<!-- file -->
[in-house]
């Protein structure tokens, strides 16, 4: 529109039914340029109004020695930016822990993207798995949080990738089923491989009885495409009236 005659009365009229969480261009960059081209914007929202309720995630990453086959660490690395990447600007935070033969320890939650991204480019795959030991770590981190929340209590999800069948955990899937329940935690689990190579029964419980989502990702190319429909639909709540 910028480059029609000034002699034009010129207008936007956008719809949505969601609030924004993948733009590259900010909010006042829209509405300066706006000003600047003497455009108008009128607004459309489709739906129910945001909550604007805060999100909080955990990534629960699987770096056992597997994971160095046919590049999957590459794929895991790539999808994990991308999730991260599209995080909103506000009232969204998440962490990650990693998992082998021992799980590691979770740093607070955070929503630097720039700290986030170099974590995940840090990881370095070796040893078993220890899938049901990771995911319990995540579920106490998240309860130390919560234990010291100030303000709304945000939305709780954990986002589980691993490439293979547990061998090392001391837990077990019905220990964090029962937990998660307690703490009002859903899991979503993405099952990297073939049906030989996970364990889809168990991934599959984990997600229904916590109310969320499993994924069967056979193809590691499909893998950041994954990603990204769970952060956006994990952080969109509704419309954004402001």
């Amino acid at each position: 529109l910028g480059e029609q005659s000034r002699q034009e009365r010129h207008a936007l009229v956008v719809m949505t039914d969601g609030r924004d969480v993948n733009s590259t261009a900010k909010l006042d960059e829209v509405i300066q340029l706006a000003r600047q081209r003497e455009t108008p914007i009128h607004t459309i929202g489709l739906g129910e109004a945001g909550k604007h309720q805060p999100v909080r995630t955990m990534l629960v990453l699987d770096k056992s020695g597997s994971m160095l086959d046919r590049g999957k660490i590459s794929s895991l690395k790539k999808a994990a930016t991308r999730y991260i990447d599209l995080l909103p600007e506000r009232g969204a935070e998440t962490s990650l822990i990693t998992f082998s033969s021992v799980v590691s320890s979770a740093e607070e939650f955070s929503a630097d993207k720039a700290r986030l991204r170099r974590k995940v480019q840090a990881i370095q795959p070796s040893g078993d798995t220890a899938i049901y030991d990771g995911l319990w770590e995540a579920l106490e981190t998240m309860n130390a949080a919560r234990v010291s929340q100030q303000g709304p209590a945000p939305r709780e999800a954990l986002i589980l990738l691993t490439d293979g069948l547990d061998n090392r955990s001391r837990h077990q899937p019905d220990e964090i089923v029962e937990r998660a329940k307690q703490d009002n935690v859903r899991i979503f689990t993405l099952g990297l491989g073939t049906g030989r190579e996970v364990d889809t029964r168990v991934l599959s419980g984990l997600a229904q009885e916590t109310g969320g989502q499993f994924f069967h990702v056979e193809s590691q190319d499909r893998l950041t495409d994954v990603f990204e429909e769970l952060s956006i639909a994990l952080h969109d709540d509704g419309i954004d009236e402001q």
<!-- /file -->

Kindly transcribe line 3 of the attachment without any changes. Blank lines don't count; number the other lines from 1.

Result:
């Amino acid at each position: 529109l910028g480059e029609q005659s000034r002699q034009e009365r010129h207008a936007l009229v956008v719809m949505t039914d969601g609030r924004d969480v993948n733009s590259t261009a900010k909010l006042d960059e829209v509405i300066q340029l706006a000003r600047q081209r003497e455009t108008p914007i009128h607004t459309i929202g489709l739906g129910e109004a945001g909550k604007h309720q805060p999100v909080r995630t955990m990534l629960v990453l699987d770096k056992s020695g597997s994971m160095l086959d046919r590049g999957k660490i590459s794929s895991l690395k790539k999808a994990a930016t991308r999730y991260i990447d599209l995080l909103p600007e506000r009232g969204a935070e998440t962490s990650l822990i990693t998992f082998s033969s021992v799980v590691s320890s979770a740093e607070e939650f955070s929503a630097d993207k720039a700290r986030l991204r170099r974590k995940v480019q840090a990881i370095q795959p070796s040893g078993d798995t220890a899938i049901y030991d990771g995911l319990w770590e995540a579920l106490e981190t998240m309860n130390a949080a919560r234990v010291s929340q100030q303000g709304p209590a945000p939305r709780e999800a954990l986002i589980l990738l691993t490439d293979g069948l547990d061998n090392r955990s001391r837990h077990q899937p019905d220990e964090i089923v029962e937990r998660a329940k307690q703490d009002n935690v859903r899991i979503f689990t993405l099952g990297l491989g073939t049906g030989r190579e996970v364990d889809t029964r168990v991934l599959s419980g984990l997600a229904q009885e916590t109310g969320g989502q499993f994924f069967h990702v056979e193809s590691q190319d499909r893998l950041t495409d994954v990603f990204e429909e769970l952060s956006i639909a994990l952080h969109d709540d509704g419309i954004d009236e402001q």